From Trad to Strad

I’m writing this from the road and an extravagantly happy occasion. My Mom and Dad have just celebrated their 50th wedding anniversary and a dozen family members have gathered in North Carolina to make a fuss over them and spend time together. They’re doing great, I’m thrilled to say. And I’m certainly reflecting on what a great gift I was given to have them as examples in life and marriage and so many other things.

One of those things, which actually does relate to the topic at hand, i.e. Music City Roots this Wednesday night, was early entrée into the world of classical music. I got violin lessons and youth orchestra and a lot of excellent concerts, plus big doses of Mozart and Schubert on the stereo at home. It’s not the typical story for somebody who now dreams of picking like Doc Watson and John Scofield, but my exposure to the heavenly mountaintop of music back then helped guide me later when I went foraging on my own down the back roads and through the wilderness of American folk and roots music. This week’s show will be something like that journey. We start with a bunch of Bill Monroe purists, move through some folky eclectica and deep songwriting to a group called the Annie Moses Band, which fuses folk and classical more explicitly than any ensemble we’ve hosted since Black Violin a couple of years ago.

It’s never wrong to start a show by tipping the hat to Bill Monroe. He’s anniversary-ready as well, since this December will mark 70 years since the amalgamation of the seminal and historic edition of the Blue Grass Boys in Nashville with Earl Scruggs and Lester Flatt. The Monroe Mandolin Camp gathers in the summer to learn more about Monroe and the magical miniscule instrument with which he changed the world. Leader Mike Compton has long been one of the Monroe Doctrine’s finest modern day interpreters and teachers, including long stints playing with the Nashville Bluegrass Band and John Hartford. Recently, he treated us to a set by his new Helen Highwater String Band. This week he brings some of his faculty and campers to our stage to dive deep into the music of the guy we bluegrass fans affectionately call Bill.

On a Nashville-heavy night our one out of town act is Bay Area sibling band the T Sisters. They bring verve and many years of harmonic honing to the stage. The San Jose Mercury News recently wrote this about them: “As a snappy stage moniker the T Sisters makes perfect sense for Erika, Rachel and Chloe Tietjen, who perform together as an irresistibly joyful sibling combo steeped in American roots music. But given their far-ranging creative proclivities, they could be more accurately described as the A to Z Sisters.” Sounds promising.

Singer/songwriter Stephen Simmons is returning to Roots during an incredibly fruitful and prolific period, having released by my count four albums and digital collections in the past two years. I rang him up this week and he told me that he’s always written more songs than the typical two-year CD release cycle allowed. So he’s taking advantage of the digital now to put out more music, most recently Silly, Sad & True. Stephen comes from the gritty poetic troubadour tradition of Steve Earle (he gets that one a lot) and Robert Earl Keen. Noting fancy. Just a lot of honest observation and sharing set to sturdy tunes. This has earned him a strong fan base in Europe where he goes often (“I really, really love to travel,” he says). He’s long been associated with East Nashville, but now he’s moved to the Ryman Lofts, the artist housing apartment on Rolling Mill Hill. He likes it, with its thrumming of music at most hours and artists from many other disciplines and media to inspire.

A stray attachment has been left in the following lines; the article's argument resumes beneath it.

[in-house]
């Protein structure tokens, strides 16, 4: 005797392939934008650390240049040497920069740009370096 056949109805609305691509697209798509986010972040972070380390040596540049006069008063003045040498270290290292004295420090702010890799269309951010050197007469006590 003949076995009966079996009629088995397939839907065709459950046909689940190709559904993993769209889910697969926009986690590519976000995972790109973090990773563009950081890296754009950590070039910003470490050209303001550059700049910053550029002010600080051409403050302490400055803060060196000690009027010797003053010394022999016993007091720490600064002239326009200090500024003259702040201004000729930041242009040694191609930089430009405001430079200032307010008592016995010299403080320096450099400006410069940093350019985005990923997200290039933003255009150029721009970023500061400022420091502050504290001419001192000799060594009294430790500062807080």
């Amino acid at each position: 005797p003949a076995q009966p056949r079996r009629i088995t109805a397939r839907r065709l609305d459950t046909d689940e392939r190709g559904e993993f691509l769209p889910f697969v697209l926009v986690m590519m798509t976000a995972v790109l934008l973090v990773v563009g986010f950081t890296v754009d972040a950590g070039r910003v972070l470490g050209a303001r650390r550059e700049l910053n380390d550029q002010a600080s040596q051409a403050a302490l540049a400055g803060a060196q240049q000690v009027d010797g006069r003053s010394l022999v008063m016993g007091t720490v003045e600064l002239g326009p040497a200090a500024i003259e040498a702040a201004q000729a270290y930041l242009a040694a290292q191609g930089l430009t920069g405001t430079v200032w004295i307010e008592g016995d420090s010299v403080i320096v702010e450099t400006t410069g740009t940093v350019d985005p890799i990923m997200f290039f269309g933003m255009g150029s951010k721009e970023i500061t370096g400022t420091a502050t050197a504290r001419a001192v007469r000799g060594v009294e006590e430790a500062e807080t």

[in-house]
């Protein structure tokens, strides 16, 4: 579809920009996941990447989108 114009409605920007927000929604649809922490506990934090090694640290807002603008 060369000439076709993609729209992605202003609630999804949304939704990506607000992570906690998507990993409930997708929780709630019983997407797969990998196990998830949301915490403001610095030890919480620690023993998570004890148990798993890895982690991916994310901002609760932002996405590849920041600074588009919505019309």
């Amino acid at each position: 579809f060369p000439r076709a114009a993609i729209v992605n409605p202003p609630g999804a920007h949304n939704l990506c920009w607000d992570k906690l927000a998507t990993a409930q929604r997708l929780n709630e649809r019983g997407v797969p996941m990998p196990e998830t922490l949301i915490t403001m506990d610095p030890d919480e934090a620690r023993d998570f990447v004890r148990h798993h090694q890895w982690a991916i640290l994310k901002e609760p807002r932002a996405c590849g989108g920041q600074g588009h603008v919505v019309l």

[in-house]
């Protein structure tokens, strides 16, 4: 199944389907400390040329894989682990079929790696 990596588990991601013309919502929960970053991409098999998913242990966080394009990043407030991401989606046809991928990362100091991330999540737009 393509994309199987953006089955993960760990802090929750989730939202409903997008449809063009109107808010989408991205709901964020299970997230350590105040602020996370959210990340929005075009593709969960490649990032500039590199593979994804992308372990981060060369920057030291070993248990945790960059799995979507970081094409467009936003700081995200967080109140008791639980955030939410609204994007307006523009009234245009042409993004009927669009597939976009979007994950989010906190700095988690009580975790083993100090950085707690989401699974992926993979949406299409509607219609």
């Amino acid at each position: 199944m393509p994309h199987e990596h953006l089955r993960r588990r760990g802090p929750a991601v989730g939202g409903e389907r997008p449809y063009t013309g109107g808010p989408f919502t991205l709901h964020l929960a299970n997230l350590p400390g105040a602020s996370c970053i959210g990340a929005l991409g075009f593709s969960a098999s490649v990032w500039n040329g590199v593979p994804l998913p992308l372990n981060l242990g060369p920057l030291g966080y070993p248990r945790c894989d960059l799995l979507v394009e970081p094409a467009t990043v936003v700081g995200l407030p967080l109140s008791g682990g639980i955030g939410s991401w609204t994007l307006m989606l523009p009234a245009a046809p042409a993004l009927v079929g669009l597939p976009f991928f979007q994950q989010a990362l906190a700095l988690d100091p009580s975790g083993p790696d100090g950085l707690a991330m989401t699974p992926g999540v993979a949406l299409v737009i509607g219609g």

Closing out the night will be the aural equivalent I think of a bow tie worn with overalls, a look sported often by the aforementioned Mike Compton. The Annie Moses Band is a string ensemble from Nashville with more than a few striking features. They’re all brothers and sisters from the Wolaver family (Annie Moses is the name of a family forebear). They all started classical training around age four, and most of them got involved with The Julliard School in New York for some rigorous conservatory training. They all steered away from pretty sweet opportunities in classical music to pursue a family ensemble concept that they call “classical Americana.” And they’ve taken this buttery smooth, bountiful sound to Carnegie Hall and the Grand Ole Opry and a lot of places in between, racking up tens of thousands of fans and an impressive tour schedule. They’re touring in support of their new album American Rhapsody, which, inspired by George Gershwin, arranges standards like “Shenandoah” and “Summertime” in a swirling timbre fest with Annie Wolaver Dupre taking the lead vocals. It’ll be refined and down home at the same time, which as I said at the top, feels like how I grew up.

Craig H.

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